- By Ty McCormickTy McCormick is the Africa Editor at Foreign Policy. Based in Nairobi, Kenya, he has reported from across much of Africa and the Middle East, including Egypt, Lebanon, Somalia, South Sudan, and the Democratic Republic of Congo. In addition to FP, he has written for the New York Times, Washington Post, Los Angeles Times, and National Geographic. He was a finalist for the 2015 Kurt Schork Memorial Award for International Journalism. Ty received his bachelor’s degree from Stanford University, and a master’s from the University of Oxford, where he was a Clarendon Scholar. He received a second master's degree from the Queen's University Belfast as a George J. Mitchell Scholar. In a previous life, Ty was a semi-professional baseball player in Florida, where he once blew a save against the Australian national team by walking three consecutive batters and then allowing a game-winning hit up the middle (he became a journalist soon thereafter.)
The big news out of Syria this morning is about chemical weapons — and whether or not President Bashar al-Assad will use them. But the headlines, it turns out, are an especially bad place to start if you want to get to the bottom of it. In fact, you would be forgiven for concluding that Syria is either ramping up or winding down preparations to use chemical weapons against either the rebels or an external force.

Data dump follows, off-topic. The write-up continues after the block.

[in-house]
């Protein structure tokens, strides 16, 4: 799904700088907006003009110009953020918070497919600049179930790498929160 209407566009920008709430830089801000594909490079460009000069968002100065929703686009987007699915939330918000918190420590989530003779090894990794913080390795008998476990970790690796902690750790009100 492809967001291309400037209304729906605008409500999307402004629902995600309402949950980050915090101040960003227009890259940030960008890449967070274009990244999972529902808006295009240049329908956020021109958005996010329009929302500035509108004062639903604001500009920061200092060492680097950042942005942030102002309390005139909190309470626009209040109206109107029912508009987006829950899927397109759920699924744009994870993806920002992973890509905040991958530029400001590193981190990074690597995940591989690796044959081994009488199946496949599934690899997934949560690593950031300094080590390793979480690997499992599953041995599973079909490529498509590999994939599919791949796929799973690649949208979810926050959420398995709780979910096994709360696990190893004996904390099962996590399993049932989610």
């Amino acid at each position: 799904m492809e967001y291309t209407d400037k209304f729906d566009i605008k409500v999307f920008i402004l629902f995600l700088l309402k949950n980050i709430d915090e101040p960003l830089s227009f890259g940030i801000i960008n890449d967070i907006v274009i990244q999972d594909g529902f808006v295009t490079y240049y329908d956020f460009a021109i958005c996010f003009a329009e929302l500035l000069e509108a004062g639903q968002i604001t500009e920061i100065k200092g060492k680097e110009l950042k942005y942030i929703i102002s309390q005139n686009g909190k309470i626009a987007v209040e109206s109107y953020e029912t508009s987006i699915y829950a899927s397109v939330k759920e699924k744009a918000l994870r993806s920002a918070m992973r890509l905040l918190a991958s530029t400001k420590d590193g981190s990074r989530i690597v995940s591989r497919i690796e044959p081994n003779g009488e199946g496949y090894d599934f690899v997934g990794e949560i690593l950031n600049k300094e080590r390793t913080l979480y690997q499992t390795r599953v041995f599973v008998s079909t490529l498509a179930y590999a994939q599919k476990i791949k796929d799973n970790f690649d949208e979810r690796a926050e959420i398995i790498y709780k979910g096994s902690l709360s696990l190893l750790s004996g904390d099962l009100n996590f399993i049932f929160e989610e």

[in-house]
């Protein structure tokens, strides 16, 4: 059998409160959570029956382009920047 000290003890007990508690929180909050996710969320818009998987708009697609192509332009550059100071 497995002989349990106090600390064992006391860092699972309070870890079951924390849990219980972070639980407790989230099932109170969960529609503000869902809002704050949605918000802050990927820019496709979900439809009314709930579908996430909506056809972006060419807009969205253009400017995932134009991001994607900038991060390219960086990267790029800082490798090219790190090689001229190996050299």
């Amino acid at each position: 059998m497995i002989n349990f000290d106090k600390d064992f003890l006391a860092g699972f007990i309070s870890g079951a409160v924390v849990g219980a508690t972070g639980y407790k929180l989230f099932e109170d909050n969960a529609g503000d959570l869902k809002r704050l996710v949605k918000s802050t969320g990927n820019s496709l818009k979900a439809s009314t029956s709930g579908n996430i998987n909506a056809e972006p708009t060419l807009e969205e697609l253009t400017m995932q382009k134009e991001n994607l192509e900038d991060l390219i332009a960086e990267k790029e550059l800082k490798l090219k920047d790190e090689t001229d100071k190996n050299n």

"Syrian regime makes chemical warfare threat," is the authoritative headline in this morning’s Guardian. It is almost the exact opposite of the Australian Broadcasting Corporation’s (ABC) headline, which reads: "Syria moves to calm chemical weapon fears."
The New York Times, ever subtle, introduces a critical clause modifier: "Syria Says It Won’t Use Chemical Arms to Stop Rebellion." This is the line taken by Businessweek which leads with: "Syria Says it Won’t Use Chemical Weapons Against Insurgents."
If not against insurgents, then who? A Reuters headline holds the answer: "Syria says could use chemical arms against foreign intervention." Finally, the pieces are coming together. But what was the news item that headline-writers found so difficult to interpret?
The culprit, it seems, is Syrian Foreign Ministry spokesman Jihad Makdissi who made the following statement on Monday: "The ministry wants to re-affirm the stance of the Syrian Arab Republic that any chemical or bacterial weapon will never be used – and I repeat will never be used – during the crisis in Syria regardless of the developments…These weapons are stored and secured by Syrian military forces and under its direct supervision and will never be used unless Syria faces external aggression."